Metal and tile roofing may be applied to either solid or open sheathing. Both roofing materials have the strength to span across open sheathing, but there is no advantage for either in having them breathe from both sides.
Plywood & Non-Veneered Panels
Relative low cost and ease of installation make plywood or OSB panels the sheathing of choice for most modern roofs. The system provides a structural diaphragm and is appropriate for all but wood shingle or shake roofing, which requires ventilation. The standard panel size is 4 ft. by 8 ft., so rafter or truss spacing that falls on these modules is most practical. Care must be taken to protect panel edges from the weather by the use of trim or edge flashing. Sheathing at exposed overhangs must be exterior or exposure 1–rated and must be thick enough to hold a nail or other roof fastener without penetration of the exposed underside.
Standard recommended fastening is 6 in. o.c. at edges and 12 in. o.c. in the field (6 in. in the field for supports at 48 in. o.c.). For sheathing spans greater than 24 in., tongue-and-groove edges, lumber blocking, or panel edge clips are required at edges between supports. Use two clips for spans of 48 in.
Values in the table are based on APA-rated panels continuous over two or more spans with the long dimension of the panel perpendicular to supports. Verify span with panel rating.
Spans are based on a 30-lb. live load and 10-lb. dead load, the minimum rated by the APA—The Engineered Wood Association. Check local codes and with design professionals for higher loading, such as greater snow loads, or heavier dead loads, such as concrete tiles or other heavy roofing. These ratings are minimum. For a more solid roof, reduce spans or increase thickness.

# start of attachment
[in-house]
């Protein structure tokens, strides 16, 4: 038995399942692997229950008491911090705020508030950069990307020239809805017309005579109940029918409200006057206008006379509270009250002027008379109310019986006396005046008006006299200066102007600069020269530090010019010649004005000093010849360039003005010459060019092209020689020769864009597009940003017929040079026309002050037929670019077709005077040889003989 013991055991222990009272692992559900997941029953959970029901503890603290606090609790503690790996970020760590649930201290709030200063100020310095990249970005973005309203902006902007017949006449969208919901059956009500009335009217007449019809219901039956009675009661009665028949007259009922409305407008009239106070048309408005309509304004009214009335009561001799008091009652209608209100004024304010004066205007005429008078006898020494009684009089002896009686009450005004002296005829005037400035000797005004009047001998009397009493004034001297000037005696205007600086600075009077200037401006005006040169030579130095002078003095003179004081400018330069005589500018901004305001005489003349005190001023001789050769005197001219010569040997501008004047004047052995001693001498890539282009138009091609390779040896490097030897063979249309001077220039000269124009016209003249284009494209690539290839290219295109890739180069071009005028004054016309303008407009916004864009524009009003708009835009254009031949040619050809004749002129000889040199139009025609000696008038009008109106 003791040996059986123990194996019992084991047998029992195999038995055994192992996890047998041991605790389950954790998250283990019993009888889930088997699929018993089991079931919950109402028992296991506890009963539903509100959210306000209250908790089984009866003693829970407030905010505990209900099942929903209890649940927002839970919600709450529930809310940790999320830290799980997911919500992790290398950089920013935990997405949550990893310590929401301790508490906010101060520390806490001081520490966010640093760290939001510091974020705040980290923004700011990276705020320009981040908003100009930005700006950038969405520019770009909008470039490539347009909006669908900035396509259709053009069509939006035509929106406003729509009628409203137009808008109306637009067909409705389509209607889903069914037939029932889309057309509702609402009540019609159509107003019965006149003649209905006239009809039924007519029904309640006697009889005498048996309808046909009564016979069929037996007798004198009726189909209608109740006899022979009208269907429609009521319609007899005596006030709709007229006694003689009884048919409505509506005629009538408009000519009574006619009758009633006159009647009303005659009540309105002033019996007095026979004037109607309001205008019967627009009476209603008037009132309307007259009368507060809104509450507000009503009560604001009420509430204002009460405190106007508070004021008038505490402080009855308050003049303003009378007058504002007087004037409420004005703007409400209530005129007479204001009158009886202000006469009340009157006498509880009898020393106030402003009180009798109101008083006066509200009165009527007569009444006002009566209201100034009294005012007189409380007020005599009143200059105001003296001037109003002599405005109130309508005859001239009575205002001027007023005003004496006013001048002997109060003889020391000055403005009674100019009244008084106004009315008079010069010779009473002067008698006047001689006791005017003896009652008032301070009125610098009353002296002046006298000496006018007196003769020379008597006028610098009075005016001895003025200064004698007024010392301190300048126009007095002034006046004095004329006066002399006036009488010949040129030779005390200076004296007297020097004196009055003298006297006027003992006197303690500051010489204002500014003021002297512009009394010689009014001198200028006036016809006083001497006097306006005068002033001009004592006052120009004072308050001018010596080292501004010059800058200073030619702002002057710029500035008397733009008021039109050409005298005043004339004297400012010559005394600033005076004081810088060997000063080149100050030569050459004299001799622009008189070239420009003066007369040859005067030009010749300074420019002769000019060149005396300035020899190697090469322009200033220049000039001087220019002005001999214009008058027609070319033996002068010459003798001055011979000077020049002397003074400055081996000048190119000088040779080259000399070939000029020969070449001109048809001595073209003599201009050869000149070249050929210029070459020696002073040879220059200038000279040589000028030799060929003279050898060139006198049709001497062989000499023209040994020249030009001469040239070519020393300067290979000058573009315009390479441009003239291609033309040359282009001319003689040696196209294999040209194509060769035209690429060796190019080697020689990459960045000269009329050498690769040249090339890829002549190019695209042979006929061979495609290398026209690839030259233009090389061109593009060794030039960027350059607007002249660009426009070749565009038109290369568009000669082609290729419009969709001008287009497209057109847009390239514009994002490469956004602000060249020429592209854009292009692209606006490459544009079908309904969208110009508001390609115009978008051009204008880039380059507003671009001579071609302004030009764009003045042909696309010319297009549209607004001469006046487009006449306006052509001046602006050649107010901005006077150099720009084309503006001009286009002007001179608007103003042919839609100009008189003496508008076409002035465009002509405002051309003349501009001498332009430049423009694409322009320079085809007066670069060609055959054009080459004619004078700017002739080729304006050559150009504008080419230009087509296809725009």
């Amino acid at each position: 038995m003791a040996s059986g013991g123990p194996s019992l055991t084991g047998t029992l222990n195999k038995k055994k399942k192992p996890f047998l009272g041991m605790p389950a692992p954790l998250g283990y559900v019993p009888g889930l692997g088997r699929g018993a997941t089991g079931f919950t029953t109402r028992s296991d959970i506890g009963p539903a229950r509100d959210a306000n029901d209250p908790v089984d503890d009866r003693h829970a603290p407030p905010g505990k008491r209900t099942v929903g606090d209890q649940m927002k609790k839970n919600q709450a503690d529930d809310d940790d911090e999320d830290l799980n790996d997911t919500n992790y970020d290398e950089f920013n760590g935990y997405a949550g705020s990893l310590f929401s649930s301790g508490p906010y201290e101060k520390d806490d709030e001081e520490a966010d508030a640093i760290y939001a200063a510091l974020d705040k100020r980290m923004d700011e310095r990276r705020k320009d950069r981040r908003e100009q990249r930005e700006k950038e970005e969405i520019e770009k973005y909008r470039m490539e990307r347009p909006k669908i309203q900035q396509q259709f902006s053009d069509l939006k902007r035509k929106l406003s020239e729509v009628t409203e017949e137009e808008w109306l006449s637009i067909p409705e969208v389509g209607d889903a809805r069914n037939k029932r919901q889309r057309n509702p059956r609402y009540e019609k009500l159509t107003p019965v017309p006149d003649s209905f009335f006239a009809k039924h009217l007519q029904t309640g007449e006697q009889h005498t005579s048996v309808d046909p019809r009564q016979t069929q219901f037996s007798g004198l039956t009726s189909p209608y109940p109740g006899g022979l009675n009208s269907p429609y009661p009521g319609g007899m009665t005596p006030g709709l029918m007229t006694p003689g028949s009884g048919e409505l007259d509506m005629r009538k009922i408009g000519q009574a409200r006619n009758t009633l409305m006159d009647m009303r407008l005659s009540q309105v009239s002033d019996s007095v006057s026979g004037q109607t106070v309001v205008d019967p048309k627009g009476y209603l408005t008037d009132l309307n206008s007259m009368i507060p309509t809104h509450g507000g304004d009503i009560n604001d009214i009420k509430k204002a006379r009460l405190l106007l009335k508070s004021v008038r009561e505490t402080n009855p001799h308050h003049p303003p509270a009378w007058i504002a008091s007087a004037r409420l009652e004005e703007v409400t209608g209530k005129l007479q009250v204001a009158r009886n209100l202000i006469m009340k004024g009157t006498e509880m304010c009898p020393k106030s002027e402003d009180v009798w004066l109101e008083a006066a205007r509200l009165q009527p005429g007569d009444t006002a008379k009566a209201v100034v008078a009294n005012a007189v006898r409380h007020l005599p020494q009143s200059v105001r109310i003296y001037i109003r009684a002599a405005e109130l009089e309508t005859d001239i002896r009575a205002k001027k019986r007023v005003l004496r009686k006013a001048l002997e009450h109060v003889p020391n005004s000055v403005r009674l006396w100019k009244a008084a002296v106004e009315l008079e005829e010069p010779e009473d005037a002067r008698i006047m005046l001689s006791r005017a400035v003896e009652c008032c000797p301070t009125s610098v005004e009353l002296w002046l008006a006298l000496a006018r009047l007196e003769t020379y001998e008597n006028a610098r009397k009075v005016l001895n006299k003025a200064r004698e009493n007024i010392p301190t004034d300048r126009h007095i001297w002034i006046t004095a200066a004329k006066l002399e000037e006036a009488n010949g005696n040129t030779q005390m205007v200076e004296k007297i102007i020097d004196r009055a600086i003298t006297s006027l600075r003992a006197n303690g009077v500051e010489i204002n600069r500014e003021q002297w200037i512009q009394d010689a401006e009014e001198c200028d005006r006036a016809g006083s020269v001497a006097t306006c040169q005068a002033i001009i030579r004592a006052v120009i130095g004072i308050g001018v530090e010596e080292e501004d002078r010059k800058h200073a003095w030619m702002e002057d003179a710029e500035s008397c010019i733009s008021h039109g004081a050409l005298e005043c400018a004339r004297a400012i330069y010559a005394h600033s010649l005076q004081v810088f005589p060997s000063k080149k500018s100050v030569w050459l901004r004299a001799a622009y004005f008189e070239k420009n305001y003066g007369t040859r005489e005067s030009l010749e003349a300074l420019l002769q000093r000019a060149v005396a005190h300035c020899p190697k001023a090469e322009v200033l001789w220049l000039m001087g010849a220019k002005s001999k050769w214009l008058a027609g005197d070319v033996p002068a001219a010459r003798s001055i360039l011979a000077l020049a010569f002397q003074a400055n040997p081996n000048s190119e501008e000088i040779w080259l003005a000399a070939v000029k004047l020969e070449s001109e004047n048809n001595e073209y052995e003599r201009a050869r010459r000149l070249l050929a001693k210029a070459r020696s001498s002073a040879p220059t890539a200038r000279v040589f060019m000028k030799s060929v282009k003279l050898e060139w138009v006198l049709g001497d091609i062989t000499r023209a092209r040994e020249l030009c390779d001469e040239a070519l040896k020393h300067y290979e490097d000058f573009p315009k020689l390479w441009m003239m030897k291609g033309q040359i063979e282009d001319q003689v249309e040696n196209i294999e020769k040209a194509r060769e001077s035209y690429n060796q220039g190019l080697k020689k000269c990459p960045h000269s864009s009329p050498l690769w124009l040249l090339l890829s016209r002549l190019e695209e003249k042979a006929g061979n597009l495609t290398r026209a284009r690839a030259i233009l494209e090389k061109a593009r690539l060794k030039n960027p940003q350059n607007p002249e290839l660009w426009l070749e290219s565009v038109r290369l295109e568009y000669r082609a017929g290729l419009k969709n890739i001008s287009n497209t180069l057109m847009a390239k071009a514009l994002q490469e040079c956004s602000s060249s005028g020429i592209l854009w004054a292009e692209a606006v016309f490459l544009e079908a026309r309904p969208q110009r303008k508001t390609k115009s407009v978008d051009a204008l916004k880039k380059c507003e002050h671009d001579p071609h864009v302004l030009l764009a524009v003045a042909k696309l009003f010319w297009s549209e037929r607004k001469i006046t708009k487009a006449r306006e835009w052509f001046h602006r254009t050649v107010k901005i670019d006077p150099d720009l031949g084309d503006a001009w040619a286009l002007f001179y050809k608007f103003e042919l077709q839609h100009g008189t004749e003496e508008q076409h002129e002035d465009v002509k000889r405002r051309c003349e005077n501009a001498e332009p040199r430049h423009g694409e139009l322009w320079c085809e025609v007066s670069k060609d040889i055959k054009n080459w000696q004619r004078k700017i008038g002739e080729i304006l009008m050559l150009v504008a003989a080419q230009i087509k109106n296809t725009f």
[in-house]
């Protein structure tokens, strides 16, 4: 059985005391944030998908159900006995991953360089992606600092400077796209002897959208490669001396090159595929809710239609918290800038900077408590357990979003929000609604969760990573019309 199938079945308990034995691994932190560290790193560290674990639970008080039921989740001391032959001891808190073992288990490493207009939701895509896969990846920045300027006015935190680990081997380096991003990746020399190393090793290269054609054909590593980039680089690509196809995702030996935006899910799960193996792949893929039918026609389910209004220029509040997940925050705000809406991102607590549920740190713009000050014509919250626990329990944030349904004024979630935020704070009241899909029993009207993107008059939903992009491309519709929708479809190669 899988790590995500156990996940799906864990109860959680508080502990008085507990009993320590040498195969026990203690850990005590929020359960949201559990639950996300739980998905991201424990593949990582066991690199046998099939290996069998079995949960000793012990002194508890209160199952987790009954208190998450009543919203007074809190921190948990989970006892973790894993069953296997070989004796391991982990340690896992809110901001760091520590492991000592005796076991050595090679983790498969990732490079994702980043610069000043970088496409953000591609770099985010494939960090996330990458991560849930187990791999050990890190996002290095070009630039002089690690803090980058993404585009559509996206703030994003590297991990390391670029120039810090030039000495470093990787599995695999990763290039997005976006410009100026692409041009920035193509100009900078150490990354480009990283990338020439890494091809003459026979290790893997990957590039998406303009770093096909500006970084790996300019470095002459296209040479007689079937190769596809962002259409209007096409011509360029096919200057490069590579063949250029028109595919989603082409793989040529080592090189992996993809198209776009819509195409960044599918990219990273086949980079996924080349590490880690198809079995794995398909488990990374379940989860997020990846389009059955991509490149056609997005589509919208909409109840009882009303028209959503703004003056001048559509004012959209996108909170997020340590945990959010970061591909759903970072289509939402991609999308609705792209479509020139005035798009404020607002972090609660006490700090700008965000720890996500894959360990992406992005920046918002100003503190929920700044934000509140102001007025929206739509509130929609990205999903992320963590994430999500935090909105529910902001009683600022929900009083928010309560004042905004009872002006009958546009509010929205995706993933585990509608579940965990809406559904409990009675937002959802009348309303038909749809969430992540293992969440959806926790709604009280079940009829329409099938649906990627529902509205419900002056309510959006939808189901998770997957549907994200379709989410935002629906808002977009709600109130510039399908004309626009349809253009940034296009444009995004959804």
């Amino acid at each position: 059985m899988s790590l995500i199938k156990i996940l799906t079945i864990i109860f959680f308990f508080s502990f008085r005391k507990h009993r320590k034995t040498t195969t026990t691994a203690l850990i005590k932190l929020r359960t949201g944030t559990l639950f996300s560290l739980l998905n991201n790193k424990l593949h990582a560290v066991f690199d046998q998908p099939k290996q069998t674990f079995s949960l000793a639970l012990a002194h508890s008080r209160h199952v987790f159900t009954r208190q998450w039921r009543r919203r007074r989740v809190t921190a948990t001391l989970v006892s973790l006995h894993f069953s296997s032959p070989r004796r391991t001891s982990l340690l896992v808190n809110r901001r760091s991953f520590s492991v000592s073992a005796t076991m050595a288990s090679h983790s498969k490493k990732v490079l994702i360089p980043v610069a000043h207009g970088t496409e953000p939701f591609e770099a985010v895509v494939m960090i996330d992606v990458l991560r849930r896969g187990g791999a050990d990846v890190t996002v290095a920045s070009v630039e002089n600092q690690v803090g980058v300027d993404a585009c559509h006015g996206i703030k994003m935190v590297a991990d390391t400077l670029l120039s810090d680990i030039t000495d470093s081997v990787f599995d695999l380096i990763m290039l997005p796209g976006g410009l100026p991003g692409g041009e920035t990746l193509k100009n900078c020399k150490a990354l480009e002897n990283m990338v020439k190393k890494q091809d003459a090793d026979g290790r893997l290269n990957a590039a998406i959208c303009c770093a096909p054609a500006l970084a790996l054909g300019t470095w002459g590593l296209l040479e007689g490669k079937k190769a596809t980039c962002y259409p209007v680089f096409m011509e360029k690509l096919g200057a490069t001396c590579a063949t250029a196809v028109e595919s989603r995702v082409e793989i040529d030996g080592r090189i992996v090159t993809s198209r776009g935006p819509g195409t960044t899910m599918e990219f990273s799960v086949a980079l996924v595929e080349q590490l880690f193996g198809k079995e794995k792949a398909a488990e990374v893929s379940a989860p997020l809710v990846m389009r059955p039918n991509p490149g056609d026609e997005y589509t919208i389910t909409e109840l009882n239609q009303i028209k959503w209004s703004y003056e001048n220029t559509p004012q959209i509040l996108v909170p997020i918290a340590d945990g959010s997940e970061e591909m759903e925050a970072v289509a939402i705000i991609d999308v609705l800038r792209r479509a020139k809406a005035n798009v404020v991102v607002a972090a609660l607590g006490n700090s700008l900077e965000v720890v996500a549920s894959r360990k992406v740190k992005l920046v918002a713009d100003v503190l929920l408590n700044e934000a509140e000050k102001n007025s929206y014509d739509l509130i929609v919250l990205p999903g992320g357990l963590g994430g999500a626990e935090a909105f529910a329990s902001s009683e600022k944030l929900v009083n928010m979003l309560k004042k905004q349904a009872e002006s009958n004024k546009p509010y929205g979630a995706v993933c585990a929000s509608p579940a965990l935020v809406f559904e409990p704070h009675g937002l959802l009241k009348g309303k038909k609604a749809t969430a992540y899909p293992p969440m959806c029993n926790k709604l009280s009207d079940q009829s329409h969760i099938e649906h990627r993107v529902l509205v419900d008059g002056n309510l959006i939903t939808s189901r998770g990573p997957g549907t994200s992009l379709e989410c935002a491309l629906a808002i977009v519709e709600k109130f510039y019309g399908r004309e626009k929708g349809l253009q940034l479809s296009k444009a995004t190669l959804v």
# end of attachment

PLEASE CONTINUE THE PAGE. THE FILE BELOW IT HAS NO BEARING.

Exposed T&G Decking
T&G sheathing (decking) is most often used for exposed ceiling applications. It can also be used selectively at exposed eaves or overhanging rakes. Rafters are spaced at wide centers since the decking will span more than 24 in. in most cases (see the table). Because this sheathing material does not provide a diaphragm at the plane of the roof, other means of bracing the roof against horizontal loads must usually be employed. For example, the roof may be braced with diagonal metal straps applied to the top of the sheathing or with a layer of plywood or OSB over the decking.
Insulation for an exposed ceiling must be located above the sheathing. Insulation requirements will vary with climate and with roofing material. Rigid insulation is usually the most practical because of its thin profile, but it is more expensive than batt insulation. Batts are often chosen for colder climates when the thickness of either type of insulation (rigid or batts) requires adding a second level of structure above the decking to support the roof.
The table assumes a 30-lb. live load for Douglas-fir or southern pine species. The table is for comparison and approximating purposes only. The actual span capacity depends on roof pitch, species, live-load values, and end-joint pattern.